More Study Urged On Concussions In Young Athletes
WASHINGTON (AP) — It’s not just football.
A new report says too little is known about concussion risks for young athletes, and it’s not clear whether better headgear is an answer.
Reports of sports-related concussions have been rising. The Institute of Medicine has taken a closer look, and finds that rates are higher for some sports.
In high school and college, football, ice hockey and lacrosse top the list for male athletes. For females, it’s soccer, lacrosse and basketball.
The report cites a gap in information about concussion rates in younger players before high school, and recommends a national system to better track sports-related concussions.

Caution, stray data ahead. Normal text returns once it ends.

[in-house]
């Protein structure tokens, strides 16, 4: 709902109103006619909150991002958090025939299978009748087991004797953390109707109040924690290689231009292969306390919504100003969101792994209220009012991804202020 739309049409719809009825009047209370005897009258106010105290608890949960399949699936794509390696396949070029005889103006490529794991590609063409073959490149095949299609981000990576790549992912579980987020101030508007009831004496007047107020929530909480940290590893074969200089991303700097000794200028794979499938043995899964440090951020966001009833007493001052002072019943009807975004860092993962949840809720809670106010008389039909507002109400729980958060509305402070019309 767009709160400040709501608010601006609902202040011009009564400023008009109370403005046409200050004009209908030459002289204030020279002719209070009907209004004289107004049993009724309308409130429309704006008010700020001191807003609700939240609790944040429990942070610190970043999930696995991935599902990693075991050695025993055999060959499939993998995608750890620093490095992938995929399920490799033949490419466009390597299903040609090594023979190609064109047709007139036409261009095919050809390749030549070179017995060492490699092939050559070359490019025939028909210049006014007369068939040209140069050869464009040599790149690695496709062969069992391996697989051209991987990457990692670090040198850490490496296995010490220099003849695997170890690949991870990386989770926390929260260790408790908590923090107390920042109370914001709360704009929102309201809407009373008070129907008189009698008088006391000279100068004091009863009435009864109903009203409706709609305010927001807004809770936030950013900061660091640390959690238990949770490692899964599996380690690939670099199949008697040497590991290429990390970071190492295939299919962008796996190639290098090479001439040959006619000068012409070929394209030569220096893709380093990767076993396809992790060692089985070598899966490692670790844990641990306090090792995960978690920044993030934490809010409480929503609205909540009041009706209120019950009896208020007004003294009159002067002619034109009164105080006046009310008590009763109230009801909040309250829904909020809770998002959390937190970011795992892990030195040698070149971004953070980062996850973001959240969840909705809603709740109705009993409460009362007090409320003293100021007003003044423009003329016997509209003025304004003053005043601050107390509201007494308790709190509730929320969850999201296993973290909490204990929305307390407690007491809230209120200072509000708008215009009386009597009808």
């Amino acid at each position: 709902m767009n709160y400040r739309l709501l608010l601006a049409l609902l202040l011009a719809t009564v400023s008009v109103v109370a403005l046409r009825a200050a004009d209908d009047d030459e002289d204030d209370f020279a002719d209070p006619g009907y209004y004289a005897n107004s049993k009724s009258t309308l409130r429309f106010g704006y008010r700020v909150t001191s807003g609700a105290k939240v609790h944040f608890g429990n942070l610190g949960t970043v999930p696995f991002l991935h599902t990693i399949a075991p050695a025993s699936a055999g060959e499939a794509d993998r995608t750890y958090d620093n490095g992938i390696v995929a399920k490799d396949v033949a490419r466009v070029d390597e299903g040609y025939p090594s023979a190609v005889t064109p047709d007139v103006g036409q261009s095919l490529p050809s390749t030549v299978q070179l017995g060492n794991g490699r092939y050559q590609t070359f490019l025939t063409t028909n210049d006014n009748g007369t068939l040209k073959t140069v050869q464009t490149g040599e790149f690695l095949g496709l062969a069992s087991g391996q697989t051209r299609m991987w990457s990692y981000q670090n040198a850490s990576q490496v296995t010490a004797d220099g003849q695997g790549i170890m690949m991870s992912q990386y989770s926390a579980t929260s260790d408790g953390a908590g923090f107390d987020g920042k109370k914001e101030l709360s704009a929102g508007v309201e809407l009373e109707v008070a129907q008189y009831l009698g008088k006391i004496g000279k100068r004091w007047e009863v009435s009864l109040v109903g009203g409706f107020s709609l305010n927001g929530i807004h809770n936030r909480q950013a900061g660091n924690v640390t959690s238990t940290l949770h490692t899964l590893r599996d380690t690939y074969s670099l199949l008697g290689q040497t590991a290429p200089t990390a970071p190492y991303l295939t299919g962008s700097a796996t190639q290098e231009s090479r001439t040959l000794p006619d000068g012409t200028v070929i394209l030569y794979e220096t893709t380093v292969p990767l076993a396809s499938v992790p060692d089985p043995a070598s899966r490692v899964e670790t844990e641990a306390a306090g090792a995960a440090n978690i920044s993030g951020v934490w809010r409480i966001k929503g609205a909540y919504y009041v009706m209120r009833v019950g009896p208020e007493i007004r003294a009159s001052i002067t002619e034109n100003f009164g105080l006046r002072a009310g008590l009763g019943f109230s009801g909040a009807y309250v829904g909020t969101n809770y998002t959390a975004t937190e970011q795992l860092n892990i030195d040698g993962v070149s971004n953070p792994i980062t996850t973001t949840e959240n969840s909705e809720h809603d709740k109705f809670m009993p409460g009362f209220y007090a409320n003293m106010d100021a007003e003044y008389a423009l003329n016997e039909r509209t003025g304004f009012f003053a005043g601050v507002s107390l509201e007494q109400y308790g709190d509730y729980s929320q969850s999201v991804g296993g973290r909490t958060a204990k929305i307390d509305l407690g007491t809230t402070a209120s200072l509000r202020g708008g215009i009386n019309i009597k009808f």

The report stresses wearing proper safety equipment. But it finds little evidence that current helmet designs, face masks and other gear really prevent concussions, as ads often claim.
(© Copyright 2013 The Associated Press. All Rights Reserved. This material may not be published, broadcast, rewritten or redistributed.)
- Judge Halts Worker’s Comp Claim For Dallas Ebola Nurse Nina Pham
- Blue Bell Voluntarily Recalls All Of Its Products Due To Possible Health Risk
- Texas House OKs Changing Who Investigates Public Corruption
- Video Of Plano West H.S. Football Star’s Arrest Not Released After DA Gets Involved
- New DPD Policy Will Allow More Officer Stun Gun Use
- Woman Forced To Strip And Serve Jail Time For Overdue Ticket
- Veteran Wants Flag Vandals To Take Responsibility For Crime
- Lightning Strikes Man Twice At Rednecks With Paychecks
- Postal Worker Pleads Guilty In $450K Jewelry Theft Case
- Jerry Jones: ‘London Could Be An Expansion
- PHOTOS: Your Pet Pictures